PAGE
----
Benefits Approach

  • Ralph A. Luken
Part of the Studies in Risk Uncertainty book series (SIRU, volume 1)

Abstract

A few of the provisions of the Clean Air Act mandate benefits-based standards as the regulatory approach for reducing emissions. Because the Clean Air Act requires setting standards in these cases based on balancing benefits and costs, there should be a close correspondence between the benefits from improvements in human health and welfare and the costs of emission reductions. This correspondence should result in: (1) aggregate benefits from the regulation exceeding aggregate costs, and (2) benefits exceeding costs at most mills. The absence of air quality modeling and formal benefit-cost comparisons in implementing the benefits-based standard for total reduced sulfur (TRS) limits the likelihood of achieving a reasonable balance in all circumstances, however. Consequently, the relationship between benefits and costs is likely to vary across unique geographic situations, but not nearly to the extent or to the degree that it would with technology- or ambient-based standards.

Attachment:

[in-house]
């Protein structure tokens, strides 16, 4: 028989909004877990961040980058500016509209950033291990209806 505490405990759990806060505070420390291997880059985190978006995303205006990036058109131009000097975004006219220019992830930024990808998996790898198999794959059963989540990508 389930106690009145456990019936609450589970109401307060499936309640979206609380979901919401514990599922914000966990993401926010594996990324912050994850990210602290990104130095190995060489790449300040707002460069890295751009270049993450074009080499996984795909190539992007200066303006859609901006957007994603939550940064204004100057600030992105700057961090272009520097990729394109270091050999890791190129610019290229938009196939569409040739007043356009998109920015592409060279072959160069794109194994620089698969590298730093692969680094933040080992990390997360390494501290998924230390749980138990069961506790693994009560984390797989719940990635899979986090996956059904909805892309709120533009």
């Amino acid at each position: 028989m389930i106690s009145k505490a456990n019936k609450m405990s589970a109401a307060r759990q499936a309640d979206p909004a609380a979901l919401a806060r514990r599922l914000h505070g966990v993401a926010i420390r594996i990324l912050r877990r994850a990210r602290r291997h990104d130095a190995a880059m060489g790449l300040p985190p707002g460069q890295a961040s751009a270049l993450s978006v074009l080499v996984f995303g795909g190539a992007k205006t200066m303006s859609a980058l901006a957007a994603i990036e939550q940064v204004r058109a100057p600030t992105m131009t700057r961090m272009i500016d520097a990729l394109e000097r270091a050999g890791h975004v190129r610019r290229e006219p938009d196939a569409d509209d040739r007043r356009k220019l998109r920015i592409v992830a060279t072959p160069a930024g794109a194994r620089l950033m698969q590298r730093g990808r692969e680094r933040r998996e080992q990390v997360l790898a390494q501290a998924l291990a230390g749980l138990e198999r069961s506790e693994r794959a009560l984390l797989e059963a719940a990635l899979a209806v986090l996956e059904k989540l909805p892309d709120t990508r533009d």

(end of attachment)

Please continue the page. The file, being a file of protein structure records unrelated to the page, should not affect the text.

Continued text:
Keywords

Emission Reduction Emission Factor Hydrogen Sulfide Kraft Pulp Odor Threshold 
These keywords were added by machine and not by the authors. This process is experimental and the keywords may be updated as the learning algorithm improves.

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References

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Copyright information

© Kluwer Academic Publishers 1990

Authors and Affiliations

  • Ralph A. Luken
    • 1
  1. 1.U.S. Environmental Protection AgencyWashington, D.CUSA

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